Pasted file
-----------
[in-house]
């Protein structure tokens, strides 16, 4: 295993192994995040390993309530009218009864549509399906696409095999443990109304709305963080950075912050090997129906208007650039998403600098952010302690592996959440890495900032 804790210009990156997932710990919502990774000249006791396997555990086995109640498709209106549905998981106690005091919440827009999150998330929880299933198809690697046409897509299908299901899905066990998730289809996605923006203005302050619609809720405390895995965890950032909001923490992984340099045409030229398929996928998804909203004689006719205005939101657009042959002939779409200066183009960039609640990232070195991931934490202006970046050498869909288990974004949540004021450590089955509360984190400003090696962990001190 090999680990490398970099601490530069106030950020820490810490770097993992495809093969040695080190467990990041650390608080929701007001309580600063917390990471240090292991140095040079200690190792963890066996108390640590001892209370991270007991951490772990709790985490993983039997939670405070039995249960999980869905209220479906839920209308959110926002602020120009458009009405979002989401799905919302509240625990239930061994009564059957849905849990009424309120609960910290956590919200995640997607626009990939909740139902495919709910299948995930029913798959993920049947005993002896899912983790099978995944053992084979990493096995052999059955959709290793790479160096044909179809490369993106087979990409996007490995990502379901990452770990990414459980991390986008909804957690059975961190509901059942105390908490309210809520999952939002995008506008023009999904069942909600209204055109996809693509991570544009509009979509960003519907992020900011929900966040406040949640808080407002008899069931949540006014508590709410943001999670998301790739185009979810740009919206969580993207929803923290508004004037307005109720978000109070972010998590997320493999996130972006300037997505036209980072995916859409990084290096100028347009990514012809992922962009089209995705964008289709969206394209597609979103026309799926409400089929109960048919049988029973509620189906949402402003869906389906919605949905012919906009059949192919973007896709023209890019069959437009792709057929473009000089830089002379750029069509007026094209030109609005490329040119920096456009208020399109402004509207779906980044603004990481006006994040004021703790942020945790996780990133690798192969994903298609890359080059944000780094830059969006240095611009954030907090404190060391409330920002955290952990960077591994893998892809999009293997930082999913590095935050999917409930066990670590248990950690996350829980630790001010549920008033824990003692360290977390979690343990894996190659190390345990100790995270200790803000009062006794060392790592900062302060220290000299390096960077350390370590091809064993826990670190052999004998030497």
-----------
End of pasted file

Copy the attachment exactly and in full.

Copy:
[in-house]
């Protein structure tokens, strides 16, 4: 295993192994995040390993309530009218009864549509399906696409095999443990109304709305963080950075912050090997129906208007650039998403600098952010302690592996959440890495900032 804790210009990156997932710990919502990774000249006791396997555990086995109640498709209106549905998981106690005091919440827009999150998330929880299933198809690697046409897509299908299901899905066990998730289809996605923006203005302050619609809720405390895995965890950032909001923490992984340099045409030229398929996928998804909203004689006719205005939101657009042959002939779409200066183009960039609640990232070195991931934490202006970046050498869909288990974004949540004021450590089955509360984190400003090696962990001190 090999680990490398970099601490530069106030950020820490810490770097993992495809093969040695080190467990990041650390608080929701007001309580600063917390990471240090292991140095040079200690190792963890066996108390640590001892209370991270007991951490772990709790985490993983039997939670405070039995249960999980869905209220479906839920209308959110926002602020120009458009009405979002989401799905919302509240625990239930061994009564059957849905849990009424309120609960910290956590919200995640997607626009990939909740139902495919709910299948995930029913798959993920049947005993002896899912983790099978995944053992084979990493096995052999059955959709290793790479160096044909179809490369993106087979990409996007490995990502379901990452770990990414459980991390986008909804957690059975961190509901059942105390908490309210809520999952939002995008506008023009999904069942909600209204055109996809693509991570544009509009979509960003519907992020900011929900966040406040949640808080407002008899069931949540006014508590709410943001999670998301790739185009979810740009919206969580993207929803923290508004004037307005109720978000109070972010998590997320493999996130972006300037997505036209980072995916859409990084290096100028347009990514012809992922962009089209995705964008289709969206394209597609979103026309799926409400089929109960048919049988029973509620189906949402402003869906389906919605949905012919906009059949192919973007896709023209890019069959437009792709057929473009000089830089002379750029069509007026094209030109609005490329040119920096456009208020399109402004509207779906980044603004990481006006994040004021703790942020945790996780990133690798192969994903298609890359080059944000780094830059969006240095611009954030907090404190060391409330920002955290952990960077591994893998892809999009293997930082999913590095935050999917409930066990670590248990950690996350829980630790001010549920008033824990003692360290977390979690343990894996190659190390345990100790995270200790803000009062006794060392790592900062302060220290000299390096960077350390370590091809064993826990670190052999004998030497």